This kind of method is trying to reduce the deformation and vibration in the machining process by optimizing the cutting force and error compensation to ensure the forming quality of the final part. Qu et al. [8] proposed a multi-objective optimization method to minimize cutting force and maximize machining efficiency. Yang et al. [9] established the mathematical model of cutting force for thin-walled parts of titanium alloy by means of multiple regression and orthogonal test. Moreover, the influence of cutting force on machining deformation has been analyzed, which provides a reference for optimization of cutting parameters of difficult-to-machine materials. Zhou et al. [10] studied the nonlinear dynamic behavior of cutting force during the machining process of thin plate parts, and the results indicate that the cutting force can develop complicated dynamic behavior due to the time-delay effect. Huang et al. [11] used spectrum analysis and wavelet analysis to analyze and compare the cutting force and spindle acceleration signal between thin-walled and non-thin-walled titanium alloy parts to determine the influence of tool wear on cutting parts. Liu et al. [12] proposed a finite-element-based milling error prediction method. This method establishes the dynamic model of the tool in the whole continuous cutting process to obtain the moving state of the tool at any point. Then, the machining error of the parts surface can be obtained. Chen et al. [13] presented a method of active compensation for machining error of thin-walled parts. The method establishes a multi-layer cutting deformation model of thin-walled parts and realizes the compensation of machining error by layer-by-layer iterative calculation. Cui et al. [14] proposed a software error compensation method by reconstructing NC program. The experimental results indicate that the reconstruction of NC program can effectively improve the motion accuracy of NC machine tools. Liu et al. [15] proposed a comprehensive compensation method for machining errors of aircraft thin-walled parts. The method acquires the contour information of parts by mechanical scanning method and then establishes a unified target for model reconstruction. The experimental results show that the dimension feedback technique can effectively improve the machining quality and efficiency. Zhang et al. [16] proposed an adaptive compensation method for blade machining accuracy based on machine measurement. Simultaneously, an adaptive geometric model of machining parts was established by analyzing and comparing the calibration model with the real measurement data. It is used to accurately describe the machining accuracy of thin-walled blade with compound error compensation.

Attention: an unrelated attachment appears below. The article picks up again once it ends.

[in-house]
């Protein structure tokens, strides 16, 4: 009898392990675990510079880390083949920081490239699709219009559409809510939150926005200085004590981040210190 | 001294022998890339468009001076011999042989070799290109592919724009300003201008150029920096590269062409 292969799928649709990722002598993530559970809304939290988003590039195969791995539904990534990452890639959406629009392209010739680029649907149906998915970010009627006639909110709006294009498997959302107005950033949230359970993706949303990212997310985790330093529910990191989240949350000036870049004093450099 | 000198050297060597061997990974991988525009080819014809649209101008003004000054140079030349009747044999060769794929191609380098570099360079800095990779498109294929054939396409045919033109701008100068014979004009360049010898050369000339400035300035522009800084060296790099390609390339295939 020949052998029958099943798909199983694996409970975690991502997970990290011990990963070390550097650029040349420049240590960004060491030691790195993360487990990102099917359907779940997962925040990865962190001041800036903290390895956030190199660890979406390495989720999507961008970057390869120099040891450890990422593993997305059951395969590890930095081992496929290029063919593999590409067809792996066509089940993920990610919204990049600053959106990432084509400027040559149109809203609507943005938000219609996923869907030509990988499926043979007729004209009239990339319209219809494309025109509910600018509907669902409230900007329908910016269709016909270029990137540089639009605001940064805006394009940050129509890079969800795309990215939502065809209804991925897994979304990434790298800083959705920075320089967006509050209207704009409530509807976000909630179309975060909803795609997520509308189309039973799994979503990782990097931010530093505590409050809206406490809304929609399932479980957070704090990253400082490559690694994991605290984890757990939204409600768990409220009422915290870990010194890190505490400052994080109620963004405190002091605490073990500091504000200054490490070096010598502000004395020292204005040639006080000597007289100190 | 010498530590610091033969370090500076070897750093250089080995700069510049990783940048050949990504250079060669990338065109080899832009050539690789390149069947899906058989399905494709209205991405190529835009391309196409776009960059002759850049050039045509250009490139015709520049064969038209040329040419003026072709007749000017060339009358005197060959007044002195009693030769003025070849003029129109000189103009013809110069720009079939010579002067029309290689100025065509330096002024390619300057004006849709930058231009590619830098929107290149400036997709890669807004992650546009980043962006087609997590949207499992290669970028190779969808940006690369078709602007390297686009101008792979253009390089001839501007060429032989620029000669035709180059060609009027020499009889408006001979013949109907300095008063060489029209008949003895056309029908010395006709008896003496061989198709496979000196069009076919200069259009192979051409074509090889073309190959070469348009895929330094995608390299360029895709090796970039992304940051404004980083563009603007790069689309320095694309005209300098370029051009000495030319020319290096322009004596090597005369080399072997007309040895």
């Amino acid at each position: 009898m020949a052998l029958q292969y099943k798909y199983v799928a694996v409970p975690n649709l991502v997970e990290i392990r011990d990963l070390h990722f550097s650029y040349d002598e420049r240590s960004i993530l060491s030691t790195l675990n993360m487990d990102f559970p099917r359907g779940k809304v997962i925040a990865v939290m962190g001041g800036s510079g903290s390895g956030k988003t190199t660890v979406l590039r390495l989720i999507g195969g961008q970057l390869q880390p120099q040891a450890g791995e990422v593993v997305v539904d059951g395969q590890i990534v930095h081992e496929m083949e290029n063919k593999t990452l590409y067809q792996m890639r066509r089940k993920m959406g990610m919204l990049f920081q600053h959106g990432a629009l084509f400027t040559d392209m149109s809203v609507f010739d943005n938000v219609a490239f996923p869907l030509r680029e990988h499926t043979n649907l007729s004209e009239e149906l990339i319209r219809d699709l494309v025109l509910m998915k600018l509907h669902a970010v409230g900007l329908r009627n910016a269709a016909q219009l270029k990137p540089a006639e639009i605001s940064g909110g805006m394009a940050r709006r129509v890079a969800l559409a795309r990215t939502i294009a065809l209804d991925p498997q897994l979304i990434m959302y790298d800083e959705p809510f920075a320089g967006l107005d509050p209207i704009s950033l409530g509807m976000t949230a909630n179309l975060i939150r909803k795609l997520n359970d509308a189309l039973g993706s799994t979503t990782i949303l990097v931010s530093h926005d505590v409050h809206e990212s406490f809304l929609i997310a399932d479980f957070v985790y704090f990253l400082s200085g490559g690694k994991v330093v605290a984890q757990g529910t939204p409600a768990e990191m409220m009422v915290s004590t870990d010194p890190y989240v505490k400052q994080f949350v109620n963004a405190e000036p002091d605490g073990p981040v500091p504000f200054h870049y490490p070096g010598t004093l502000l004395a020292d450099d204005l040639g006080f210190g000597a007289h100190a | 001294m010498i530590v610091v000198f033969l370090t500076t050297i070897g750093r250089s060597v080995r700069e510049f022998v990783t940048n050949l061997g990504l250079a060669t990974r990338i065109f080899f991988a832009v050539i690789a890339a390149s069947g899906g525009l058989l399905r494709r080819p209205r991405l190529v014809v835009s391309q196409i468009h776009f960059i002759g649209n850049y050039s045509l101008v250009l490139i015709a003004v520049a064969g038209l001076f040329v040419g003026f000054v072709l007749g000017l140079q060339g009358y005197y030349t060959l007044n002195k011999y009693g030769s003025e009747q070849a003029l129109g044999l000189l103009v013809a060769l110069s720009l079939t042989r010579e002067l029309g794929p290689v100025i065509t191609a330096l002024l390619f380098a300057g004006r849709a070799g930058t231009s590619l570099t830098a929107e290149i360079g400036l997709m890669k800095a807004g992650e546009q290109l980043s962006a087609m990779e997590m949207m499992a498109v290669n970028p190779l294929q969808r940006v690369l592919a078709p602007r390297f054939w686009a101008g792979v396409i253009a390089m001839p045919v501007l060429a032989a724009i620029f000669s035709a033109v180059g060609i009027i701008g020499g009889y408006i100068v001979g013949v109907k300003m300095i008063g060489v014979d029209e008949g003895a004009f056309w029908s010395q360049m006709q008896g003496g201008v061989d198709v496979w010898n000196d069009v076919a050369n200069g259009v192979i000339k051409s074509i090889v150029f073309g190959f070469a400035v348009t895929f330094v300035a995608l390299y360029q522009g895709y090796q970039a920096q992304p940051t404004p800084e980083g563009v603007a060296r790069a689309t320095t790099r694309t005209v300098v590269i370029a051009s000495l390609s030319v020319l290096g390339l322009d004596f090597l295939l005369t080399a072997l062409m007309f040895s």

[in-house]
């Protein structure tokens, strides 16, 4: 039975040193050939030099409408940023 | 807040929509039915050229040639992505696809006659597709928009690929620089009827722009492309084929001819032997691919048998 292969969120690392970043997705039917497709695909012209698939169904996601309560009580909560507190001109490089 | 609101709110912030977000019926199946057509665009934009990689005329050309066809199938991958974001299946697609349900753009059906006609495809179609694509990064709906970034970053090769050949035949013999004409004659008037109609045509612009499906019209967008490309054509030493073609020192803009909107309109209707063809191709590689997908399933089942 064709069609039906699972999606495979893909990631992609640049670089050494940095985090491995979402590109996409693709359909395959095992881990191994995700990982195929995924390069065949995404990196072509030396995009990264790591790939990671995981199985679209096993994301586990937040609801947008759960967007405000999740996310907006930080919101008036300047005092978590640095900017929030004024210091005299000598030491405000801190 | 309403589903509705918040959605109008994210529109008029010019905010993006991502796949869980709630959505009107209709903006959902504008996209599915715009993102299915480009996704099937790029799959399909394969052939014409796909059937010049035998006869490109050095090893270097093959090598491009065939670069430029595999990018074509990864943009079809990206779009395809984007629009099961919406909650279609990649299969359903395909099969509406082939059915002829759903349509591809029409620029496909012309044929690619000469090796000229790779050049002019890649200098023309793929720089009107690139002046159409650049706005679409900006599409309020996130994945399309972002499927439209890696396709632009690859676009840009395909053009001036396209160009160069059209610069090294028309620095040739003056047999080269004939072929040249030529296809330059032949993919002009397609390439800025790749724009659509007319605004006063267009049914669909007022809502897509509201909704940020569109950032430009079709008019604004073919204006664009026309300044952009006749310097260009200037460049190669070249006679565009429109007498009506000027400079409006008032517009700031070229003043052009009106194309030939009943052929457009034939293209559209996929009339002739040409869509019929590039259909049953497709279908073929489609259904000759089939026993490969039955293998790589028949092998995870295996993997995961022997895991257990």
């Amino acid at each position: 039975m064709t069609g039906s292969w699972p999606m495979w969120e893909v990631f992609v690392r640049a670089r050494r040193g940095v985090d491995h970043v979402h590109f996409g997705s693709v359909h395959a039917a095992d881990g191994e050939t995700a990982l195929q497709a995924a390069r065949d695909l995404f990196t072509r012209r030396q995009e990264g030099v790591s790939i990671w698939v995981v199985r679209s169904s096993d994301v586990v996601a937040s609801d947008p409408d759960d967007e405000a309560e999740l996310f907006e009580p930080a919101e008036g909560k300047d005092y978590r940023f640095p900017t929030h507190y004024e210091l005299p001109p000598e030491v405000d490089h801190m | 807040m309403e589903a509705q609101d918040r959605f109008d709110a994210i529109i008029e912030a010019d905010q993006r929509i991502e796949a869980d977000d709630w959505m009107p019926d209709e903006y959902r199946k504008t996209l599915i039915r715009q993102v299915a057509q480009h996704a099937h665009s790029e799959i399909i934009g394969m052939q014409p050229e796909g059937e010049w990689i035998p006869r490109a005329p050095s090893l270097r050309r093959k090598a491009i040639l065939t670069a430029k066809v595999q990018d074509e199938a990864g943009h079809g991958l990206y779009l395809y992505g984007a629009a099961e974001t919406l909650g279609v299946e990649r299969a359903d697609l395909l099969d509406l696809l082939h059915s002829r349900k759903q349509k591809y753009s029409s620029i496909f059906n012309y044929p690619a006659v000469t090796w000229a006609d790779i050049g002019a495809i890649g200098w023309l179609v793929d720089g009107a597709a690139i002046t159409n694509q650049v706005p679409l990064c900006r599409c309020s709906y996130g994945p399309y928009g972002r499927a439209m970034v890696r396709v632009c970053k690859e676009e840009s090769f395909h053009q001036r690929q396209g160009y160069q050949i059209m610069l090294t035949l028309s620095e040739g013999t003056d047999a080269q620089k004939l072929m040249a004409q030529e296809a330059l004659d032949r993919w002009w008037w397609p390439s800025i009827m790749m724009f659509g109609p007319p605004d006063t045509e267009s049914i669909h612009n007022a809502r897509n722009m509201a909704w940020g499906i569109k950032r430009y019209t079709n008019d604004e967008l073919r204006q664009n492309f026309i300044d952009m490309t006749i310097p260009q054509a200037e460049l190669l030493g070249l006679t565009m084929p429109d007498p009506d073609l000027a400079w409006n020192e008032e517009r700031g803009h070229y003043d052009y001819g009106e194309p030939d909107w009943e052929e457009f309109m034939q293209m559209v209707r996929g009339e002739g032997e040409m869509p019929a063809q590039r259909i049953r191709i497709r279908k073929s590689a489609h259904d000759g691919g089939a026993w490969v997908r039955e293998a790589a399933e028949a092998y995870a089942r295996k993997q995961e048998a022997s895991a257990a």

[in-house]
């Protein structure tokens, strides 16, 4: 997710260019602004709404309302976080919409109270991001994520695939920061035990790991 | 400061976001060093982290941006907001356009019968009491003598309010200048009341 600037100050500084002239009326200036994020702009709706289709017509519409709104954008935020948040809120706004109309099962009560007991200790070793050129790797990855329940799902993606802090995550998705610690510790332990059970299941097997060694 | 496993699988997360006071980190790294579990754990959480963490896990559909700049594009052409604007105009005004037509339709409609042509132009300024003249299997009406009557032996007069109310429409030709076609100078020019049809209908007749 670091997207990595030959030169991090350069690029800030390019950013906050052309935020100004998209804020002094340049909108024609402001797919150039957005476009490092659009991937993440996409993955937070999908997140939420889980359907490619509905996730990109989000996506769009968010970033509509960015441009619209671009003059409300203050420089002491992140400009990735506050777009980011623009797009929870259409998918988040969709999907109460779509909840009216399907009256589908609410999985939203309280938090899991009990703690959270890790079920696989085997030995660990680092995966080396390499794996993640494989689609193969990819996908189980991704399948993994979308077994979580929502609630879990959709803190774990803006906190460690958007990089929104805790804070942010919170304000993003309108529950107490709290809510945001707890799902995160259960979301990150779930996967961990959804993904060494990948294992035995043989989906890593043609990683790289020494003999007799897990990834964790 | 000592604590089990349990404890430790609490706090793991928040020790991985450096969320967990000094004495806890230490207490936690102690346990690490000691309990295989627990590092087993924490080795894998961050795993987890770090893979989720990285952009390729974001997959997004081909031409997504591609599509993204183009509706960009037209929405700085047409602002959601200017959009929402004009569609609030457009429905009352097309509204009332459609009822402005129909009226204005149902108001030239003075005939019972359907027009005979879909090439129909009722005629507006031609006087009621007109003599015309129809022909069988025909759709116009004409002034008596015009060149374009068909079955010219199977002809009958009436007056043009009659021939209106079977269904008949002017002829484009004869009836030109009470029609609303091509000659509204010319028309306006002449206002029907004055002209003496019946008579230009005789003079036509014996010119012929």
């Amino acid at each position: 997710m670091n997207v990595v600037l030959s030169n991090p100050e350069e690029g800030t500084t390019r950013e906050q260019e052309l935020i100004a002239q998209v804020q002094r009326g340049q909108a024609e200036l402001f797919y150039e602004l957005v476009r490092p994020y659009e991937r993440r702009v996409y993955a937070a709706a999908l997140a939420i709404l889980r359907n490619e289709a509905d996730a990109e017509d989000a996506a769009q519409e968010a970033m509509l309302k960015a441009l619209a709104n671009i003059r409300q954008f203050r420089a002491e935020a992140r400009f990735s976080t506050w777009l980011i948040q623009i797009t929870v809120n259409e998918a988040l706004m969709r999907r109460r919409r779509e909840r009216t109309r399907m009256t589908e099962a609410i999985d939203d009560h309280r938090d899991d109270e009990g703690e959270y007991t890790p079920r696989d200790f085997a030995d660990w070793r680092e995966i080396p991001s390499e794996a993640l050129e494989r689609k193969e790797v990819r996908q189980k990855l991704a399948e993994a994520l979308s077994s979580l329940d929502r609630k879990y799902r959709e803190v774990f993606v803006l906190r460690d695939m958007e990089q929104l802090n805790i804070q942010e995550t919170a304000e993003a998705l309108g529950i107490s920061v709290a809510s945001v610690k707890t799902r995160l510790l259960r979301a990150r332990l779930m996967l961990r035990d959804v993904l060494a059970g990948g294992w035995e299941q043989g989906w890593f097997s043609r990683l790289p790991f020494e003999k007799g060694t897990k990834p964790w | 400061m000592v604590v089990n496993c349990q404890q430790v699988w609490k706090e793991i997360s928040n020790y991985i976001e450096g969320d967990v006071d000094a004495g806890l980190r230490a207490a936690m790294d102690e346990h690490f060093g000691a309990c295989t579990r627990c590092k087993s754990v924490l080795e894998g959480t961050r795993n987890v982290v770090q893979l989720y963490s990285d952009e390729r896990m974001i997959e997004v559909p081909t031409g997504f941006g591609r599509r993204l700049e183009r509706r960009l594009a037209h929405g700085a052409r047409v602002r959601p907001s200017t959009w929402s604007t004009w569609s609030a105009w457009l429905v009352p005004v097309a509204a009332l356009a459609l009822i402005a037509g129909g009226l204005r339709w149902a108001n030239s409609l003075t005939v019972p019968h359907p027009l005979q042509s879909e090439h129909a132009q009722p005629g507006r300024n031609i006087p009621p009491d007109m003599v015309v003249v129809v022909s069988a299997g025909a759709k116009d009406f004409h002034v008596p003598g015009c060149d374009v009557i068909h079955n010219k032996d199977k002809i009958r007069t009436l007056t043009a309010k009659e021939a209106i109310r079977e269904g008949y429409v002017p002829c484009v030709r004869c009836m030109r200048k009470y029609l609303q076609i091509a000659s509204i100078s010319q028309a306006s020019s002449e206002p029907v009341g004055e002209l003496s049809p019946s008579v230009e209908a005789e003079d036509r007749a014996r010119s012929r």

Introduction of non-traditional processes